NEW YORK - John Malone's Liberty Media Corp has agreed to lend $530 million to Sirius XM Radio Inc in exchange for a 40 percent equity stake, saving the satellite radio provider from possible bankruptcy and sending its shares up 100 percent.

The deal also helps Sirius Chief Executive Mel Karmazin fend off a potential takeover bid by Charles Ergen's EchoStar Corp, which has purchased hundreds of millions of Sirius's total debt of about $3.25 billion.

Under the agreement, Liberty would first provide a $280 million senior secured loan to Sirius XM, of which $250 million would be funded on Tuesday to help the satellite radio company repay $171.6 million in convertible notes maturing today.

Then Liberty would provide another $150 million loan to XM Satellite Radio, Sirius XM's wholly owned subsidiary, and also purchase up to $100 million of XM's credit facilities.

Once the loans are completed, Sirius XM would issue Liberty 12.5 million shares of preferred stock convertible into 40 percent of common stock.

Liberty, which owns a controlling stake in satellite TV provider DirecTV Group Inc, would also receive seats on Sirius XM's board, and expects Malone and Liberty Chief Executive Greg Maffei to join the board.

The deal comes after days of talks between the two companies as pressure mounted on Karmazin to raise funds to address some $1 billion in debt due this year.

Karmazin said in a statement that he was pleased with the agreement particularly in light of today's challenging credit markets and that it would enhance Sirius XM's capital structure and financial flexibility.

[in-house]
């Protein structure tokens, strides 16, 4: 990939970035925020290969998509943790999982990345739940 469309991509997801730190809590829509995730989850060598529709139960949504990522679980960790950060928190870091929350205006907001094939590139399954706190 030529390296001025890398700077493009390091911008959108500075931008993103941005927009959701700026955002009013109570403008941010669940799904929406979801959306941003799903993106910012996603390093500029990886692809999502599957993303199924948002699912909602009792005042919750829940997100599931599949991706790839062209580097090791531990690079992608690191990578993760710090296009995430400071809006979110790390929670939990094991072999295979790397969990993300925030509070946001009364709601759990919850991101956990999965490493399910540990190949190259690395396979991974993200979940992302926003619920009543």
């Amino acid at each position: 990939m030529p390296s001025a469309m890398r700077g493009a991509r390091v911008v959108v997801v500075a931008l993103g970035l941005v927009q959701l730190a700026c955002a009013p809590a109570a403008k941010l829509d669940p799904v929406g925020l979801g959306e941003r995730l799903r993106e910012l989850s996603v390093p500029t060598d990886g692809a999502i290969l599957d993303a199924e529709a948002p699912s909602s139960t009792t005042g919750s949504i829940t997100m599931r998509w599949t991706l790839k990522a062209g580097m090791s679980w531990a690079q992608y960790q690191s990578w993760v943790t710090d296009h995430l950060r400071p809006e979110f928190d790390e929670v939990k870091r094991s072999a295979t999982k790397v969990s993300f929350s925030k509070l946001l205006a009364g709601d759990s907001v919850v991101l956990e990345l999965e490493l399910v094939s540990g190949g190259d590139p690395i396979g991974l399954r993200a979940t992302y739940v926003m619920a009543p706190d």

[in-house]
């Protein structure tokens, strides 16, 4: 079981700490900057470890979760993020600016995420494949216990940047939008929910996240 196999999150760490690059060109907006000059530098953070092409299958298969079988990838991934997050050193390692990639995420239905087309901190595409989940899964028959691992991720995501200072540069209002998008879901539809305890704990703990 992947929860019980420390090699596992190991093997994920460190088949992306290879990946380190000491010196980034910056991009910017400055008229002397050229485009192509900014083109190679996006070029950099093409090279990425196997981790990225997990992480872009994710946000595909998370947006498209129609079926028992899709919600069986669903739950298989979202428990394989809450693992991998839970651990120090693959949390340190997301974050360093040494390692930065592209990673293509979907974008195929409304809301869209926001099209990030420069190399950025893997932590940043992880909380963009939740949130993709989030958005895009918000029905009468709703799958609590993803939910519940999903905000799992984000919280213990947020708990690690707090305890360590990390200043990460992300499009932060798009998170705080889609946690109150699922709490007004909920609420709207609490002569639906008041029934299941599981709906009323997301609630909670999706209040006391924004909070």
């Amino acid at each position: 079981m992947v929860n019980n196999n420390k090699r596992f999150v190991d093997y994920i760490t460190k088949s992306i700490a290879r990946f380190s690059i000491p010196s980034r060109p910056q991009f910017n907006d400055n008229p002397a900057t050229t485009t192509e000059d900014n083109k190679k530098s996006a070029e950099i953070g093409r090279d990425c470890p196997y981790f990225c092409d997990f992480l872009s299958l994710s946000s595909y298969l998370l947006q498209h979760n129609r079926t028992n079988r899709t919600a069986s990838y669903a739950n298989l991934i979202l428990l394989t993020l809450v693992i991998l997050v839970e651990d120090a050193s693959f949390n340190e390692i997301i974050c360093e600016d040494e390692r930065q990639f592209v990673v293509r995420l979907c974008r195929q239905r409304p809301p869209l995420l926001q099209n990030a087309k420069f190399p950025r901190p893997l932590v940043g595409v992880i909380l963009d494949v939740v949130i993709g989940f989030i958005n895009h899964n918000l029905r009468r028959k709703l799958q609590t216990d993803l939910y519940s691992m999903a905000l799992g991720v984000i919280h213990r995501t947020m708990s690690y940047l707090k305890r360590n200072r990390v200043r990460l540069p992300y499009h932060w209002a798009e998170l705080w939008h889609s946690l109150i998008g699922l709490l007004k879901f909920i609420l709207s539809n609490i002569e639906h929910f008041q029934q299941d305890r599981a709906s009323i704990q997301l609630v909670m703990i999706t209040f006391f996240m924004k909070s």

It was not clear what Liberty's plans are for Sirius XM, but analysts noted that Malone was receiving a lucrative 15 percent interest rate on its $280 million, which matures in December 2012.

We think that John Malone and Charlie Ergen's strategies are different. We think that Charlie Ergen's strategy may have been more about creating a broader strategic play in wireless services as he has attempted mobile video before, said Thomas Eagan, analyst at Collins Stewart.

For John Malone it's more of a financial investment, especially with a 15 percent rate. He had this venture fund with cash available and he figured this was a worthwhile investment.

Sirius has been trying to refinance debt since its acquisition of rival satellite radio provider XM, which was approved last July.

But tight credit markets and the weak near-term outlook for satellite radio -- due to the slowdown in retail demand and downturn in the car industry where satellite radio gains most of its news subscribers -- has made that tough.

Maffei, however, said Liberty has been impressed with Sirius's operations and management team. Sirius XM's ability to grow subscribers and revenue in a difficult financial and auto market is indicative of how listeners view this as a must have service, Maffei said in a statement.

Sirius said the deal does not constitute a change in control for the company under its outstanding debt instruments, and is not subject to approval of the U.S. Federal Communications Commission.

Shares of Sirius doubled to 21 cents in early trading on the Nasdaq.

(Reporting by Franklin Paul, Yinka Adegoke and Tiffany Wu, editing by Dave Zimmerman)